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Blog Experiments

Beth Kanter points to blogger Brian Kelly's page of blog experiments. Here, Brian records experiments he's running on his blog and their results. For example, he looks at what happens when he has a guest blogger or when he adds a widget to his sidebar. A typical experiment write-up looks like this:

Sonific Wordpress sidebar widget.
Reasons For Experiment
To explore possible benefits of this particular plugin and, more importantly, to investigate some of the more general issues related to use of plugins, including policies regarding their provision, user benefits and usability issues.
The Sonific Wordpress plugin was installed on the right hand sidebar on 22nd January 2007 and the song updated on 29th January 2007. The sidebar was removed on 1 March 2007.

It's an interesting, more formal way to monitor what happens when Brian tries new things on his blog. This sparked a couple of thoughts for me.

First, I like the idea of taking a more formal approach to running experiments on your blog. I think I'd structure things a little differently though. Like Brian, I'd include a  description of the experiment and my reasons for running it. But instead of setting up a separate page just for my experiments, I'd run them as individual blog posts, tagged as "blog experiment." That way I could also seek reader feedback if it was appropriate for that particular experiment. For example, if I wanted to experiment with changing the layout of my blog, I'd want to include a poll and allow readers to comment in the comments section of that particular post. If someone wanted to see all of my blog experiments, they could then use the tag as a way to find them.

Beth brings up a good point about doing this kind of experiment--that Google Analytics would be a great tool to use in evaluating the impact. (Note--Beth has just put up a fabulous screencast and primer on using Analytics) In writing up my results, I'd most likely include whatever I got from email and comment feedback, as well as any pertinent Analytics data. I'd have to think carefully, though, about which results to look at. For example, if I'm going to change my design, that might have an impact on the bounce rate, so I'd probably want to keep an eye on that, in addition to whatever reader feedback I got. If I found that a design change meant that people left my site more frequently, I'd want to re-evaluate that change. (Correction--per Beth's note in comments, bounce rates aren't as meaningful for blogs as other metrics. I wrote this post before I had a chance to take a close look at her work on the Analytics info, so spoke out of turn on that one.)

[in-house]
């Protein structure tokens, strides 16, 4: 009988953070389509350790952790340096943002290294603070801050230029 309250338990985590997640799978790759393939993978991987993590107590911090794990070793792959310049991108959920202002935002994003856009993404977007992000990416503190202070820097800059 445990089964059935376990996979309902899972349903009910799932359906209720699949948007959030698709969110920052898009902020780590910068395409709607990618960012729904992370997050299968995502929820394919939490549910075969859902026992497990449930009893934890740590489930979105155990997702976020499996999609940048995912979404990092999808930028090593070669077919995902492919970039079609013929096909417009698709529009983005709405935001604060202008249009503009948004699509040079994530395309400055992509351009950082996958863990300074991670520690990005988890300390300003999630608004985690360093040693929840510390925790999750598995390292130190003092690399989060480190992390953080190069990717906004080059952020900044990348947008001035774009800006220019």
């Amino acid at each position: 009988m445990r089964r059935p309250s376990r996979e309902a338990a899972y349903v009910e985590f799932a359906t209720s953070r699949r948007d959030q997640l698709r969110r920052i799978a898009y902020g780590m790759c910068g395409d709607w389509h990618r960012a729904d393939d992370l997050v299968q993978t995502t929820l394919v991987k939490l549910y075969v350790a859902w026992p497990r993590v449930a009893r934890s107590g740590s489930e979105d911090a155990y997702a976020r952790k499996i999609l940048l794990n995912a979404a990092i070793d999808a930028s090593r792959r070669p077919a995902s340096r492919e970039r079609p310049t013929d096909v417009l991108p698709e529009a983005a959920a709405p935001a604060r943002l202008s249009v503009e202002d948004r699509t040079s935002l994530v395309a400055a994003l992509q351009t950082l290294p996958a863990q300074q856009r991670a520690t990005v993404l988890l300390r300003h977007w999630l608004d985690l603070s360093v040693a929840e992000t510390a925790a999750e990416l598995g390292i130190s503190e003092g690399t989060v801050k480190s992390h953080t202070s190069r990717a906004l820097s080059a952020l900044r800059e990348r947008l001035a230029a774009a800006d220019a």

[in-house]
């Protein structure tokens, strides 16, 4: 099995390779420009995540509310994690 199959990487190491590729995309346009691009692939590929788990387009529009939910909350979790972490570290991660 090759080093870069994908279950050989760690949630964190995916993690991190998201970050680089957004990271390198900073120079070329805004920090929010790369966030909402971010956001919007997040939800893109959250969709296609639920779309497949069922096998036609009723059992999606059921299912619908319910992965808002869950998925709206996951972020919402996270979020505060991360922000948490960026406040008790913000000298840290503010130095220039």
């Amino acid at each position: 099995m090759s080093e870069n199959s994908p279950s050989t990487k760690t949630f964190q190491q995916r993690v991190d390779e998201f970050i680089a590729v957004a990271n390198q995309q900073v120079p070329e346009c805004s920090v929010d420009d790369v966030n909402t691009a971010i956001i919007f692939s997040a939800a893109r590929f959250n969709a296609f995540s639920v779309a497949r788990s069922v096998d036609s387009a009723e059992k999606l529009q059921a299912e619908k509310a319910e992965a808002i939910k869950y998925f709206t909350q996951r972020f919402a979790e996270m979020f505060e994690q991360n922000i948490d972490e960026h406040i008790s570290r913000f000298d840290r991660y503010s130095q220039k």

I think I'd also be clearer about the results. In the example above, Brian indicates that he removed the widget he added to his site, but doesn't say why. Maybe he didn't write about it because he knows why he did it, but one of the values of sharing experiments is so that others can learn from your experience, so I'd probably want to indicate why I decided to make a change so that others could be forewarned.

The final question here is what kinds of experiments does it make sense to run. Obvious choices are in layout and design to try to make it easier to find things on your site and to navigate through it. Other possibilities include:

  • Using Guest Bloggers (as Brian did)
  • Adding a widget or some other element to your site
  • Playing around with the frequency of posting. (Beth tried posting less last week and found that people started to worry what had happened to her).
  • Creating Landing Pages
  • Adding a Beginner's Guide to your blog
  • Adding multimedia, like a podcast or videocast.

The great thing about blogging is that you can play around with a lot of things without a huge investment of time or resources. I like the idea of being more formal about the process, though, not only as a way to measure impact for myself, but also as a way to share information with other people. It would be really cool, actually, to create a wiki for sharing blog experiments so that we could start to create collective knowledge about strategies for blogging and the results of those experiments. Hmmm. . . another thing to add to my "some day" list.

In the meantime, what blog experiments have you run? What happened? And do you have a process for documenting and evaluating what you try?


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Be careful about bounce rate for blogs -- it isn't the best metric. See my research posts on google analytic one thing I learned is that the metrics are different for blogs versus web sites. According to Avinash, bounce rate and time on site are not as meaningful as other metrics.

I'm thinking about this topic and writing about it - and encourage you think and reflect on it too!

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